|Scientific Name||Tinantia anomala (Commelinantia anomala)||USDA PLANTS Symbol||TIAN|
|Common Name||False Dayflower, Widow's Tears||ITIS Taxonomic Serial No.||39155|
|Description||Habitat: Moist, gravelly limestone soils in shaded areas, ravines, streamsides, wooded areas.
Plant: Erect leafy annual, with clustered stems becoming much-branched and spreading; about 2 feet tall.
Leaves: Basal leaves 4 to 13 inches long, linear-spatulate with tapering base and long petioles; upper stem leaves broadly to narrowly lanceolate and sessile to clasping, 2 to 4 inches long; single uppermost leaf subtends the inflorescence like a bract.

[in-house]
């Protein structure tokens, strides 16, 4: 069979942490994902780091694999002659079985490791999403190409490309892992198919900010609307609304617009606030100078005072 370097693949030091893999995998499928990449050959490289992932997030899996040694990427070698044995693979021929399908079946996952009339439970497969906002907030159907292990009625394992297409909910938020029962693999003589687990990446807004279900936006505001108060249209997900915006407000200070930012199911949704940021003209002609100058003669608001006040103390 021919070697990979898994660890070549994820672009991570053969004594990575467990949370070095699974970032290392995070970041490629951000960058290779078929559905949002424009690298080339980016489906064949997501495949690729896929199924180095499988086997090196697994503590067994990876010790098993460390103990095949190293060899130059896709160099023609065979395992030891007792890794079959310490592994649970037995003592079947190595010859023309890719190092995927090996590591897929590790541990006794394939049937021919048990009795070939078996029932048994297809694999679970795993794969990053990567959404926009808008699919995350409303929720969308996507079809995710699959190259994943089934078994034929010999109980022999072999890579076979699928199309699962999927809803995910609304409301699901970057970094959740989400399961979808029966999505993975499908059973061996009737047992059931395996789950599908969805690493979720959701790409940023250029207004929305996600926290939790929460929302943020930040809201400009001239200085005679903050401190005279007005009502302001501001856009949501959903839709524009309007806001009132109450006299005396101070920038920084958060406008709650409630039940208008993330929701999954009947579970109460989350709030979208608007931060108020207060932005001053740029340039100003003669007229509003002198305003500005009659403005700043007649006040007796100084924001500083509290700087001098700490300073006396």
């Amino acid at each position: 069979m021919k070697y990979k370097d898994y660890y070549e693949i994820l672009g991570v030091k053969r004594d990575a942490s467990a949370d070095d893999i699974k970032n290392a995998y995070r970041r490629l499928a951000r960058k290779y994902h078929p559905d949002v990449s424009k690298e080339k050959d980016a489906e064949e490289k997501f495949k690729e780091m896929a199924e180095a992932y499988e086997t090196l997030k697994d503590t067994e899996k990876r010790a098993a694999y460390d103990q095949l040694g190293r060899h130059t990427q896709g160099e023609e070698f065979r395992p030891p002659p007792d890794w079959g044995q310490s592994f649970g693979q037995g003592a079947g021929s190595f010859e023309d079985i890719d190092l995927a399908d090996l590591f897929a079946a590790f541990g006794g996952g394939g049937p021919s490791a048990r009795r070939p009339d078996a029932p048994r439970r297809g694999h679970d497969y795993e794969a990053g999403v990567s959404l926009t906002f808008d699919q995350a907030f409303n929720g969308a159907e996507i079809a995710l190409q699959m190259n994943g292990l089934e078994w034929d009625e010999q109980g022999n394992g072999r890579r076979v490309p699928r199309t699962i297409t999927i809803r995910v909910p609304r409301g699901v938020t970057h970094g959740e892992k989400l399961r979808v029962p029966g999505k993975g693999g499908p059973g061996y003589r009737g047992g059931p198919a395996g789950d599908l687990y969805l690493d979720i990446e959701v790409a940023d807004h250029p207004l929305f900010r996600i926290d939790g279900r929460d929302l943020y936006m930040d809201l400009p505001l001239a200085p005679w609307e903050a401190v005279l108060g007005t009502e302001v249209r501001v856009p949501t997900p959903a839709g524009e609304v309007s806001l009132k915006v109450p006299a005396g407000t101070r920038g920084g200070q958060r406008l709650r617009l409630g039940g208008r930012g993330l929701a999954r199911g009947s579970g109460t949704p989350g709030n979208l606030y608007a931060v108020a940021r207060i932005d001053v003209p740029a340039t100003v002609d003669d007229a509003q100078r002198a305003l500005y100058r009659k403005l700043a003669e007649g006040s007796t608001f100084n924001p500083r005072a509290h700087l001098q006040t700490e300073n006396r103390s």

Inflorescence: A terminal raceme of flowers, each up to 1-1/2 inches across, with two prominent large blue petals and one small white inconspicuous petal beneath the stamens; upper 3 stamens have fuzzy ball-like anthers with yellow and purple hairs, lower 3 stamens with white filaments and yellow anthers; stigma looks much like one of the stamens.
Bloom Period: April to July.
References: "Wildflowers of Texas" by Michael Eason, "Wildflowers of the Texas Hill Country" by Marshall Enquist and "Manual of the Vascular Plants of Texas" by Correll and Johnston.
Notes: None of the images here show more than one flower in the inflorescence, but buds are present below. The rare white variety was found at Mayfield Park in Austin.
|BONAP Distribution Map
Map Color Key
Banner photo of Lupinus ssp. by Rick Capozza, Austin TX
© Tom Lebsack 2023